called Cygwin/X; any other X server for Windows can also be used.

Interoperation allows WSL1 to mount Win32 file systems and exec() Win32
programs (the lightweight process is upgraded to a Win32 process).  WSL1
and Win32 share the same TCP and UDP port space.  Unfortunately, a WSL1
program that tries to invoke a Linux kernel operation not yet supported by
the emulator will crash.  The Linux file system is stored in a dedicated
section of the Win32 file system; files stored there can be read by Win32
programs but not written.  There is no X server, but once again Cygwin/X or
alternatives can be used on the Win32 side.

WSL version 2, which is very new, is an ultra-lightweight VM that can run a
Linux kernel.  This means that all kernel services are automatically
provided.  The filesystem is a virtual disk formatted as ext4, which gives
WSL2 much better local filesystem performance than WSL1.  The same
interoperations exist as for WSL1, except that the VM has a different IP
address from the Win32 system, so ports are not shared.  The filesystems
are fully shared through the 9P2000 (yes!) protocol, allowing Linux to
mount Win32 filesystems and vice versa.  Unfortunately the 9P support is
not exposed to users.

This may indeed be the year of Linux on the (Windows) desktop.

(Comments and corrections always welcome.)

[-- Attachment #2: Type: text/html, Size: 3286 bytes --]

^ permalink raw reply	[flat|nested] 6+ messages in thread

* Re: [TUHS] Groff on Windows (for PDF output)?
  2020-07-23 20:51 ` Grant Taylor via TUHS
  2020-07-23 22:35   ` John Cowan
@ 2020-07-24  0:13   ` Clem Cole
  2020-07-25 14:45     ` John Cowan
  1 sibling, 1 reply; 6+ messages in thread
From: Clem Cole @ 2020-07-24  0:13 UTC (permalink / raw)
  To: Grant Taylor; +Cc: TUHS main list


[-- Attachment #1: Type: text/plain, Size: 7132 bytes --]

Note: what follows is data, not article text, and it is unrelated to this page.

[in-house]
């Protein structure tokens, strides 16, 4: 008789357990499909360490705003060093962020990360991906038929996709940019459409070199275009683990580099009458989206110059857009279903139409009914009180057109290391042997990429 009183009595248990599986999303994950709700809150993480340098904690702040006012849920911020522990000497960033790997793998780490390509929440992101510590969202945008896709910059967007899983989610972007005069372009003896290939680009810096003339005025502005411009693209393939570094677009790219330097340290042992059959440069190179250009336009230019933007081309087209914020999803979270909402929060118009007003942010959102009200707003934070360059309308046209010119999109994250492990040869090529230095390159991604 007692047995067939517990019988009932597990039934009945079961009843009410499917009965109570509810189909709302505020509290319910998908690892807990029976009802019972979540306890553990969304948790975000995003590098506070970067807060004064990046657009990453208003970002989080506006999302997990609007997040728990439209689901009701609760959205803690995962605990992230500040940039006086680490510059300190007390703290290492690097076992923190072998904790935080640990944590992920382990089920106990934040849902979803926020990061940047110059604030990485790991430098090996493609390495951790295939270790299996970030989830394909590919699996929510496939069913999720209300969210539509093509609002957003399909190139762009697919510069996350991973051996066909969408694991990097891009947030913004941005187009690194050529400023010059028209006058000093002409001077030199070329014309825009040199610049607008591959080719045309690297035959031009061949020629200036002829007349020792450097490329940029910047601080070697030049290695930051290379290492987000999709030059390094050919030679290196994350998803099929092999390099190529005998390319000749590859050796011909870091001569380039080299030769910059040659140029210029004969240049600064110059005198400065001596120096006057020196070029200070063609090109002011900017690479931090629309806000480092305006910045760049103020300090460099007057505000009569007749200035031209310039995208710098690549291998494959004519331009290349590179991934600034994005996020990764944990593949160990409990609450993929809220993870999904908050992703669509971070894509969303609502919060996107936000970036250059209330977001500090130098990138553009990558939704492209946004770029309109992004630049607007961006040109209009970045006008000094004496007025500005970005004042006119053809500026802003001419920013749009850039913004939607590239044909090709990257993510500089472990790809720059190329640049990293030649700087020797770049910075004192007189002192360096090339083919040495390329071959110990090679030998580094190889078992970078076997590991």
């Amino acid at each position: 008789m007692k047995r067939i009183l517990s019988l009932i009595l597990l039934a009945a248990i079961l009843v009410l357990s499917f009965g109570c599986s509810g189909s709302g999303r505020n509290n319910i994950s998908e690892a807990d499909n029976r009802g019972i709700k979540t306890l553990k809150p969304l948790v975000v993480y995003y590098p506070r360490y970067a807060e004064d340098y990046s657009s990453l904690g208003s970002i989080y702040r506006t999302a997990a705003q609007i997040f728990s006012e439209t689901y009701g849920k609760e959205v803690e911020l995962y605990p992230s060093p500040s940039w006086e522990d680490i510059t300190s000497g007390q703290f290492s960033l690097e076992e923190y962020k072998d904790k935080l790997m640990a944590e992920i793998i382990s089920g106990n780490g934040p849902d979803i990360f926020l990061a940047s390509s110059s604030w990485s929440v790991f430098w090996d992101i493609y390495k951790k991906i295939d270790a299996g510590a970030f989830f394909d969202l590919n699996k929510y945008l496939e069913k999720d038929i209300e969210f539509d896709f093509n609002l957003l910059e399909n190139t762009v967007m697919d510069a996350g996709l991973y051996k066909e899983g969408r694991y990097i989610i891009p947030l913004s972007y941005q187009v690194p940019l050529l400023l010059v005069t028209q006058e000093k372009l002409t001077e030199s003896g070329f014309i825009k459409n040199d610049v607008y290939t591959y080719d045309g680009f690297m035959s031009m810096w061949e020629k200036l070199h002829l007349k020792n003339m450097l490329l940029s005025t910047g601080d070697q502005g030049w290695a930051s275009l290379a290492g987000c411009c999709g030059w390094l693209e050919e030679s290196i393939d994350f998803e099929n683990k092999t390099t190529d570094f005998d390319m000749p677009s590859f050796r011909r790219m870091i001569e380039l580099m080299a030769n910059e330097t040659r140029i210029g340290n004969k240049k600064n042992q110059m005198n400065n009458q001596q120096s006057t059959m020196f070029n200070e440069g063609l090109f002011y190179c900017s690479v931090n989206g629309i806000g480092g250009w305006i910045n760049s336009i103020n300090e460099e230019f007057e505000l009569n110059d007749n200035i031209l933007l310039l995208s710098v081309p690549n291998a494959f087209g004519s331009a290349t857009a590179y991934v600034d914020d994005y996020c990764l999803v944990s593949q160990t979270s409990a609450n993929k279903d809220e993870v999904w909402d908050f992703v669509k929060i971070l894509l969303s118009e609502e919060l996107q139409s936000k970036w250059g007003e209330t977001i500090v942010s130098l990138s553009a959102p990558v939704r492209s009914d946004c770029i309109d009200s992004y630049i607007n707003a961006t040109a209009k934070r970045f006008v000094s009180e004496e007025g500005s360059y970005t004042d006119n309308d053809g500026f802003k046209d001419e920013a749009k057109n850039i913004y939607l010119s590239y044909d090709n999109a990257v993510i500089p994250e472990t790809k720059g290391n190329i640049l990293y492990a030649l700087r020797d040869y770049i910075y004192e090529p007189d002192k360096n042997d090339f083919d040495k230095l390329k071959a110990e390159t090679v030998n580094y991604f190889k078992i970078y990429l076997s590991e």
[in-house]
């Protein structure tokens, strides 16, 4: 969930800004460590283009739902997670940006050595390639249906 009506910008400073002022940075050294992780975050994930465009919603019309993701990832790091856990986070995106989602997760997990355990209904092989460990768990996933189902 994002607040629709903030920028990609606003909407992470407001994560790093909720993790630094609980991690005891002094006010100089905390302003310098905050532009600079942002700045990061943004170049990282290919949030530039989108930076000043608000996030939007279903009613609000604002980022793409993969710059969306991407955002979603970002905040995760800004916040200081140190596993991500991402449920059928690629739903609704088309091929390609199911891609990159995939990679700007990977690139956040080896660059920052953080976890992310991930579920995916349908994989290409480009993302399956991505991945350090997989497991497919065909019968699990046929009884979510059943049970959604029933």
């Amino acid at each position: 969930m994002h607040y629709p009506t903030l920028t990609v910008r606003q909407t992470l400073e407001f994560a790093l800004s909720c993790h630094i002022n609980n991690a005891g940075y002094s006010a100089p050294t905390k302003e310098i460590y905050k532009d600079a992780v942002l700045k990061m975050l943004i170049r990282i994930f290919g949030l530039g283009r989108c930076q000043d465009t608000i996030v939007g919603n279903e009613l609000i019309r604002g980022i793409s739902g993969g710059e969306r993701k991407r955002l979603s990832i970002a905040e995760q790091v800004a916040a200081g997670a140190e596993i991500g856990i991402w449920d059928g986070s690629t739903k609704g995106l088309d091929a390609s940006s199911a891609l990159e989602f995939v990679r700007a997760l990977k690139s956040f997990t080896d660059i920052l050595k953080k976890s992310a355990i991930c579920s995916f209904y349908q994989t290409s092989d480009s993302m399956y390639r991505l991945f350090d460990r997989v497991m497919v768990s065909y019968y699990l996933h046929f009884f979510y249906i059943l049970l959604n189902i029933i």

On Thu, Jul 23, 2020 at 4:52 PM Grant Taylor via TUHS <tuhs@minnie.tuhs.org>
wrote:

> On 7/23/20 12:33 PM, Doug McIlroy wrote:
> > I must admit, tough, that this approach will be pretty onerous if
> > you do not want Cygwin for any other reason.
>
> Do you have any idea how Windows Subsystem for Linux compares to Cygwin?
>   For this use case and / or in general?
>

The short answer is that Cygwin can never work as well as WSL because it's
layered on top of Windows and has to map.  So the API is inherently only as
good as what Windows presents to the user.  Which is often good enough...
but it is incomplete and different workarounds are needed.

When I was as DEC I was involved with the whole story ...  so let me pull
much of the rest of the answer from my Quora answer to is 'Windows POSIX
compliant'[1].

The long answer is this…. In the late 1990’s US Gov with the FIPS-151
standard, required all systems sold to the US Government be “POSIX”
compliant [details of much of this is spelled out in John Quarterman's
book UNIX,
POSIX, and Open Systems
<https://books.google.com/books?id=87dQAAAAMAAJ&q=FIPS%2B151&dq=FIPS%2B151&hl=en&sa=X&ved=0ahUKEwio56j-49XQAhVBKWMKHYhUAmIQ6AEIKzAB>
]. At one time after the publishing of FIPS-151, the US Air Force tender a
bid that DEC and Microsoft wanted to chase with NT/Alpha. Microsoft/DEC
(having only completed that *.1 interface with their POSIX subsystem), and did
win the tender. Unisys sued saying that *.1 only subsystem, was not the
spirit of the requirement. Microsoft’s defense was that they had built the
API and that they were enabling 3rd parties to do the userspace work since